Issue with secret keys when cloning from Github into Anvil

Hello everyone,

I’m encountering a problem with an Anvil project that I need to share with multiple collaborators. To streamline the process, I’ve backed up the project on Github so that each collaborator can clone it into their Anvil platform.

The issue I’m running into is that the secret keys get overwritten with each commit. I’ve noticed that the anvil.yml file encrypts them differently for each user, which has been causing some challenges for me, and I’m keen to find a solution.

I’m aware that one approach might be to directly share the app from Anvil, but the reason I opted not to is that I need each collaborator to have separate databases.

Has anyone faced a similar problem or have any suggestions on how to handle this? Any guidance would be greatly appreciated.

Thanks in advance!

Depending on what your collaborators actually do with the project (logically and physically), this might be of use: Depending On Other Apps

Wait, er, what? This definitely shouldn’t happen. The intended behaviour (as documented) is that each Anvil app (ie, in your workflow, each user’s copy of the application) needs its own secrets set up separately. This keeps secrets private to each app. However, once set up, secrets shouldn’t be overwritten by anyone else!

Are you able to send a link to the app, with a timeline of what happened with each commit and where the secrets needed restoring, to We’ll take a look.

Thank you for your quick response, and I apologize for the confusion. I may have not explained myself correctly.

The issue isn’t that the secrets are being overwritten with each commit. The problem is that the anvil.yaml file, which contains the encrypted “secrets” key, is different for each user. As this file is part of the commit, the versions pushed are always different for each user. This is what’s causing the inconsistency.

anvil.yaml has this key “secrets”, but also other keys needed for the settings:

    value: {D4GI...5IQ: nRusOM...smkUMZVstw=}
    type: secret

So, when another user clone from github, the secrets are empty on their app. They fill them and when push to github inconsistencies appear.

If the secrets were in a separate file, we could simply add it to .gitignore and prevent it from being part of the repository, thus avoiding the problem.

Is there a recommended approach for handling this situation within Anvil?

Thank you again for your assistance.

Hi @albert,

Aha, that makes sense! The intended workflow is that everyone’s secrets get merged together in the secrets section, so you have one source tree that works unmodified in everyone’s checkout of the app. If you’re having trouble accomplishing this with GitHub PRs (ie if GitHub is complaining about conflicts), you can use Anvil’s merger to handle it. The rest of this post dives into how this works, and how you can use Anvil’s merger even if you’re using GitHub to enforce code review.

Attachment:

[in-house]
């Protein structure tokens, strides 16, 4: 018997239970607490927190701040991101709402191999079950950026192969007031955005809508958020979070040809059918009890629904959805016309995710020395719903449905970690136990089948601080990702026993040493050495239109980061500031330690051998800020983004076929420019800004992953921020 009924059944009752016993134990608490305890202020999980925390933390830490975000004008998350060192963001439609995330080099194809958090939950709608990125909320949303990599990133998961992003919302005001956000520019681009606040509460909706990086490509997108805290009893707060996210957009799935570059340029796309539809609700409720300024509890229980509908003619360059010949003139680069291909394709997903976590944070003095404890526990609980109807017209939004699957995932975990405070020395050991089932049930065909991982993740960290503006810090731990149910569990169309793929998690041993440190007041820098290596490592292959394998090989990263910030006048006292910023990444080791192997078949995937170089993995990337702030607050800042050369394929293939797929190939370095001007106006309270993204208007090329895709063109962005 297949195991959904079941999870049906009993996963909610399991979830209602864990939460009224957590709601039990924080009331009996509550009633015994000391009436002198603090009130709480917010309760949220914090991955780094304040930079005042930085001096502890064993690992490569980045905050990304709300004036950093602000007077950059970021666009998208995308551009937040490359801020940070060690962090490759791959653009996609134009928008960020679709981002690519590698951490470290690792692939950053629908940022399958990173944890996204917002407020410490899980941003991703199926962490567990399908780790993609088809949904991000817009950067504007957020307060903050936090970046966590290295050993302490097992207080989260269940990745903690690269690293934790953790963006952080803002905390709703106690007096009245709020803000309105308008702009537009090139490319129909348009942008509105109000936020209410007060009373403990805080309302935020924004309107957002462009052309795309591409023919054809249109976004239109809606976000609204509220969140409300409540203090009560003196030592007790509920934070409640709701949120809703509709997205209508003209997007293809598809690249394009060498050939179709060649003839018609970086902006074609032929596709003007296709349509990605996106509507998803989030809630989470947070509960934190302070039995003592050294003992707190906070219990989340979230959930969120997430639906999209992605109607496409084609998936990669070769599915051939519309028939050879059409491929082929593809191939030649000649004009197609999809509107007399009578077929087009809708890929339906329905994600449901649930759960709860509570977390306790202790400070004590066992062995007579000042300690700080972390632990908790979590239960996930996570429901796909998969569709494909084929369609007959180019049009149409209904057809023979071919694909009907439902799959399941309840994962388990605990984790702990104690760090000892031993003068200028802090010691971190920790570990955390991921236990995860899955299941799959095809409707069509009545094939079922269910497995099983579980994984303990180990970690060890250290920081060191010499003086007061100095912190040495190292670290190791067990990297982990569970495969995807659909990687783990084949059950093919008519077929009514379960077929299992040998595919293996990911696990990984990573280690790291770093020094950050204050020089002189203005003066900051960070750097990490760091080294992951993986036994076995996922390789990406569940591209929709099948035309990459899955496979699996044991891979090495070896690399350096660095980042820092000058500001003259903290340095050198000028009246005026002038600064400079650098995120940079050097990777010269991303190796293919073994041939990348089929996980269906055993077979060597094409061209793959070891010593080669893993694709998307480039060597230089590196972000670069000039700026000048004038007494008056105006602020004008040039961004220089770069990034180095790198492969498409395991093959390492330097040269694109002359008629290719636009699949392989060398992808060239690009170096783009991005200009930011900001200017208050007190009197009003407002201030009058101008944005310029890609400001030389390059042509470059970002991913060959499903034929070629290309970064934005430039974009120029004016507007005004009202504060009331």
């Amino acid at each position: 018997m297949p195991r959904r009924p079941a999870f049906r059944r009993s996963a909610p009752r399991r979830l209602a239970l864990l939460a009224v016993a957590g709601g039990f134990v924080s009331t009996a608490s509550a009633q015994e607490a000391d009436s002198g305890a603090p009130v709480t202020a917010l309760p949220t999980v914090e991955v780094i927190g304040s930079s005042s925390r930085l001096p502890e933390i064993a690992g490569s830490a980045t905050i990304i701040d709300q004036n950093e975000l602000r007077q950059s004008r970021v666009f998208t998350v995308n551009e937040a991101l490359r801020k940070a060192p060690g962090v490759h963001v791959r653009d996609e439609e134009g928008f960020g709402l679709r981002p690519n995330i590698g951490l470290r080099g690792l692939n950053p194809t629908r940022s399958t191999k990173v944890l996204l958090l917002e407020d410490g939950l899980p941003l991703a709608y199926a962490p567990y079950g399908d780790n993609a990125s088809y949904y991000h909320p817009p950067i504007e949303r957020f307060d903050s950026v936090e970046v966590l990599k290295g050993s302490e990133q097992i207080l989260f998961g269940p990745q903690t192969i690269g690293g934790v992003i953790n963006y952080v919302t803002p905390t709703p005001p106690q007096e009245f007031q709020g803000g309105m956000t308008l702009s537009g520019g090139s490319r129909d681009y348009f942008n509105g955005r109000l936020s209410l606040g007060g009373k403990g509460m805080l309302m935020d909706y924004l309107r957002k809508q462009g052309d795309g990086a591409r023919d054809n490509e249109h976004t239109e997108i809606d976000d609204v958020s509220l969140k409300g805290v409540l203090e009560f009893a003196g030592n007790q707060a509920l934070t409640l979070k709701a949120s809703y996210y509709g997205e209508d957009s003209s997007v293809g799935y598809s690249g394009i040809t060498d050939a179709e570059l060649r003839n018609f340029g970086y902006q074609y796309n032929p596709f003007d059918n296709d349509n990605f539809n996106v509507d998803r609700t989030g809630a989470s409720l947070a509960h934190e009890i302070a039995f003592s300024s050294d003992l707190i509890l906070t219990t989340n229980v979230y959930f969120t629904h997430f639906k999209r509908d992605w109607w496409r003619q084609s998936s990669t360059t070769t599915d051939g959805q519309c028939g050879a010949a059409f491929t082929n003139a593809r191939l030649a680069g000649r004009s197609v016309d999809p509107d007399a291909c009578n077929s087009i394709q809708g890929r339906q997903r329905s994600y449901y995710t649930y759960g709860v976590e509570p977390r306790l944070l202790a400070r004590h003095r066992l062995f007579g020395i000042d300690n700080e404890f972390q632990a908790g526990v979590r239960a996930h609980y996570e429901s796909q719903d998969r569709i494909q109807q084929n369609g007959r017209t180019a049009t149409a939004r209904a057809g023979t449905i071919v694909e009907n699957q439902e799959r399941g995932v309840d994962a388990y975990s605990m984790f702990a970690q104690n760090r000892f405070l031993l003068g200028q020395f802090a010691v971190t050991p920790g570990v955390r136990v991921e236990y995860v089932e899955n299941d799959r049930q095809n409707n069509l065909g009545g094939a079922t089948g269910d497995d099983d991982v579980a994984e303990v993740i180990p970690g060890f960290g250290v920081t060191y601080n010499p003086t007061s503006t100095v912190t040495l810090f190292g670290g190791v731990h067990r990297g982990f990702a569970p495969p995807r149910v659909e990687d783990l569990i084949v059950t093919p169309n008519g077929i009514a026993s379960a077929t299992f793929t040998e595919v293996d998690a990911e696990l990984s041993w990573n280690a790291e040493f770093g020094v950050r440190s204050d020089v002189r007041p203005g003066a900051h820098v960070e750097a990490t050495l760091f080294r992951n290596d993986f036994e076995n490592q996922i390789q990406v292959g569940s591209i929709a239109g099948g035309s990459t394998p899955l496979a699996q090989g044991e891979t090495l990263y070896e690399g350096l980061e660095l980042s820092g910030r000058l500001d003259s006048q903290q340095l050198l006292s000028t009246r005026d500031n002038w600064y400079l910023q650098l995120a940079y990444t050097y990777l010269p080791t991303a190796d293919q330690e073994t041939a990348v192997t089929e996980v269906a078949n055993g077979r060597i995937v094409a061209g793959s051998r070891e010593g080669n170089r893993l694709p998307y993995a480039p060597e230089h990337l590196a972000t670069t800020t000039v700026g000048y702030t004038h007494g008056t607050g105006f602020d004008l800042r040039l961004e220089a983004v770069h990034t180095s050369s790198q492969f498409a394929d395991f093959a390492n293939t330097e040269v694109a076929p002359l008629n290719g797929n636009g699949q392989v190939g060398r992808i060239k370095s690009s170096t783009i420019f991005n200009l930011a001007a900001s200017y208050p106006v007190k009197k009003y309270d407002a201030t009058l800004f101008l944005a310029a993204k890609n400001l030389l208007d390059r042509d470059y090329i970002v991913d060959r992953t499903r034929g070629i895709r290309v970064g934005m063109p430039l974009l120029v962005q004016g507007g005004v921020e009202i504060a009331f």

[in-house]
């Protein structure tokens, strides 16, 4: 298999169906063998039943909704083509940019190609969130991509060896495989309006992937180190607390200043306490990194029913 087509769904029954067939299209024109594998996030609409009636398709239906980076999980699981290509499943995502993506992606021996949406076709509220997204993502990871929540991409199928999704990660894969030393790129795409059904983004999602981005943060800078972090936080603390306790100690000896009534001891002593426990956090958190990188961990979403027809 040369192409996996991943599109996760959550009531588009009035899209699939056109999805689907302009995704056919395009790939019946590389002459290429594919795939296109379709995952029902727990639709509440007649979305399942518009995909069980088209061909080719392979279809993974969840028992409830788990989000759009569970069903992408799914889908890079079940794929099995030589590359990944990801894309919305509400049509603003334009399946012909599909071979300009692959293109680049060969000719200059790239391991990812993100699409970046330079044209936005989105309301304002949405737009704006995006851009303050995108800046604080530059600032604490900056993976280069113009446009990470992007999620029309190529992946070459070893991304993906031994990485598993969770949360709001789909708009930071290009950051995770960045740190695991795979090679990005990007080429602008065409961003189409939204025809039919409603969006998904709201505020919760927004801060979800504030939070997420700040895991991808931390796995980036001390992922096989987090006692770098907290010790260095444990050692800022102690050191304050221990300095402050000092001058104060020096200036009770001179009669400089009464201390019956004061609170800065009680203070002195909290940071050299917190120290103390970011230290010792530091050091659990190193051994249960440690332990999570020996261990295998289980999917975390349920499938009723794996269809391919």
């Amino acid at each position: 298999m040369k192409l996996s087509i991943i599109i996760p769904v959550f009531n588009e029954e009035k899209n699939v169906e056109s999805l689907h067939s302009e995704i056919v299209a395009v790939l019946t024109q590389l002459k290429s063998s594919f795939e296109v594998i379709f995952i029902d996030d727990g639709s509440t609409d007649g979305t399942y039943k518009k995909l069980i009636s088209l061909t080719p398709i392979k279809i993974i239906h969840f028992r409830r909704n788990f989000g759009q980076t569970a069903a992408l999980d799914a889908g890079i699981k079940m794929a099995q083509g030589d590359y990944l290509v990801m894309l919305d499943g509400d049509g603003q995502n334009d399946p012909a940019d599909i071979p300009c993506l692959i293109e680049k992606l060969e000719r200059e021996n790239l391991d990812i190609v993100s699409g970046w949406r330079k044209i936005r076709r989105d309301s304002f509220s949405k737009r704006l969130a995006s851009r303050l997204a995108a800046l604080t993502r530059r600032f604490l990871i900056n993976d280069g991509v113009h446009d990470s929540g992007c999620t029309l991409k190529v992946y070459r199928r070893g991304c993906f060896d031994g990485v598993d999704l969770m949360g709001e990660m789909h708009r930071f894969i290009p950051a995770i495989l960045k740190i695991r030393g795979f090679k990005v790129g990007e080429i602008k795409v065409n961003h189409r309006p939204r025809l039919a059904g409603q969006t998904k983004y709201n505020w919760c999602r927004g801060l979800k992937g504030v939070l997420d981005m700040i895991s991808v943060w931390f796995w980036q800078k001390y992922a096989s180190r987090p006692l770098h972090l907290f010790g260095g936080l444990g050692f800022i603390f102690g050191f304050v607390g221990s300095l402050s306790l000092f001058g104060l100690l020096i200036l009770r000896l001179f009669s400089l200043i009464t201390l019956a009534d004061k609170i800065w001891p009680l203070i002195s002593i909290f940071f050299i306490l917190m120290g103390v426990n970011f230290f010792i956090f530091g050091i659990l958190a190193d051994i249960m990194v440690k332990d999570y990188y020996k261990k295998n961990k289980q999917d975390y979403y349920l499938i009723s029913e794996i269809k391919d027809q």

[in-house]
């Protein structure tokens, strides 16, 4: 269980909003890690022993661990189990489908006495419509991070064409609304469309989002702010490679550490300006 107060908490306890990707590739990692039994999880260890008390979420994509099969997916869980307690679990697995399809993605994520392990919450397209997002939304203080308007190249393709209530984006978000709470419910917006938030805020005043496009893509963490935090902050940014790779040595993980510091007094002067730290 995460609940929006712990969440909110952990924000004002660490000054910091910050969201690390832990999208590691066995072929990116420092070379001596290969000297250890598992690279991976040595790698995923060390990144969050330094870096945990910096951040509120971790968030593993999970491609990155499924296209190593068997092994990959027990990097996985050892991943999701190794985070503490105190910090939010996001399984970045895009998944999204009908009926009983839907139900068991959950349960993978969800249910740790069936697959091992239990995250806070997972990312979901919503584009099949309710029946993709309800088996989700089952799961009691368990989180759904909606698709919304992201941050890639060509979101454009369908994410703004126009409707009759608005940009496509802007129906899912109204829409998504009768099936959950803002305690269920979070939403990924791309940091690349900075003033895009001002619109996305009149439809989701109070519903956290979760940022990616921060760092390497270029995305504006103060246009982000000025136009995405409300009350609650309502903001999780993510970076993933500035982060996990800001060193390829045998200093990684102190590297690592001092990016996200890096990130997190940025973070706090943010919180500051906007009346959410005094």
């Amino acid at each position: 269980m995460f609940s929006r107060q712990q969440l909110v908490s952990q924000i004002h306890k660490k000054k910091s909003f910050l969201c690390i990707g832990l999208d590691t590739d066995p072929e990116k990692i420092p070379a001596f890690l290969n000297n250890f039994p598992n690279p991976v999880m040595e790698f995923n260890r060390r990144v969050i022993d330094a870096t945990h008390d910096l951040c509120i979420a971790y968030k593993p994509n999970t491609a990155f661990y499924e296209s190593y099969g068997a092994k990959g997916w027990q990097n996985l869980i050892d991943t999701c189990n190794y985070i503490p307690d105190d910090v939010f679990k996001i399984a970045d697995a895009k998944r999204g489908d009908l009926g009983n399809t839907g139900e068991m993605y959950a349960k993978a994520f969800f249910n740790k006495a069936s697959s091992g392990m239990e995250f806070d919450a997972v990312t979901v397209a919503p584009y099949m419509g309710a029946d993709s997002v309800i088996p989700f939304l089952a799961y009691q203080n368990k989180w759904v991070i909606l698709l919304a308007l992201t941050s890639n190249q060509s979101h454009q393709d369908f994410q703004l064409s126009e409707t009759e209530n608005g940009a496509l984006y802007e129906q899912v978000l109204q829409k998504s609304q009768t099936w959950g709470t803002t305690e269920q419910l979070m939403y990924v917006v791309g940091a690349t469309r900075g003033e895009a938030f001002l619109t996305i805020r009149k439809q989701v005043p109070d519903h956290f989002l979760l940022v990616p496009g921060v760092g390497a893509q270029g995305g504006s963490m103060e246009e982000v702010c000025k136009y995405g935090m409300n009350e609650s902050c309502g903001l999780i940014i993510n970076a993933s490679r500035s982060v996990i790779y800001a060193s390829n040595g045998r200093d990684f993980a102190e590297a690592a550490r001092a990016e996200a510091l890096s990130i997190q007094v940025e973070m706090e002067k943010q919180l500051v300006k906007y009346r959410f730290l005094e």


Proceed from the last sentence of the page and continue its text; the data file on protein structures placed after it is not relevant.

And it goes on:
More detail follows:

How this works is that the value in your YAML above is keyed by the app ID. This means you can store values for a secret corresponding to several different apps in the same anvil.yaml, and run the same source code checked out in a number of different apps: Anvil will pick the correct one for whichever app this source code is currently running in.

My guess is that you’ve avoided doing this because you’ve previously tried merging two versions of an app, from two different contributors, with separate secret values, and GitHub has complained about conflicts. However, Anvil has a content-aware merge system that knows how to merge Anvil apps, and it should handle this sort of thing with no problems.

So if you’re seeing conflicts in GitHub, try doing a “backward merge”. That is to say, before submitting or merging a PR in GitHub, use Anvil to merge changes from the target branch (usually master) into the PR branch first. That way, the changes from the source and target branches are merged with Anvil’s merge algorithm – which knows how to handle YAML config, components on forms, etc – rather than GitHub’s default algorithm, which only knows about text. When GitHub comes to merge the PR branch into the target branch, it will now go smoothly because Anvil has already done most of the work.

This technique is also useful for resolving conflicts in drag-and-drop form design. For example, if I edited the text on button_1, and you moved button_1 from one container to another, GitHub will see that as a huge merge conflict. However, Anvil’s merge algorithm knows about the semantics of components in form_template.yaml, so it will realise that those two changes were independent, and perform the merge without complaining.

TL;DR: If GitHub complains about the PR, try a back-merge in Anvil first!

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Thank you for the detailed explanation.

I tried following the procedure you recommended, performing a Backward Merge. However, after resolving the conflicts, I’ve noticed that the keys disappear again in the app cloned from Anvil collaborator. Does what I’m describing make sense to you? Is this expected behavior, or am I missing something?

I appreciate your help and patience in advance.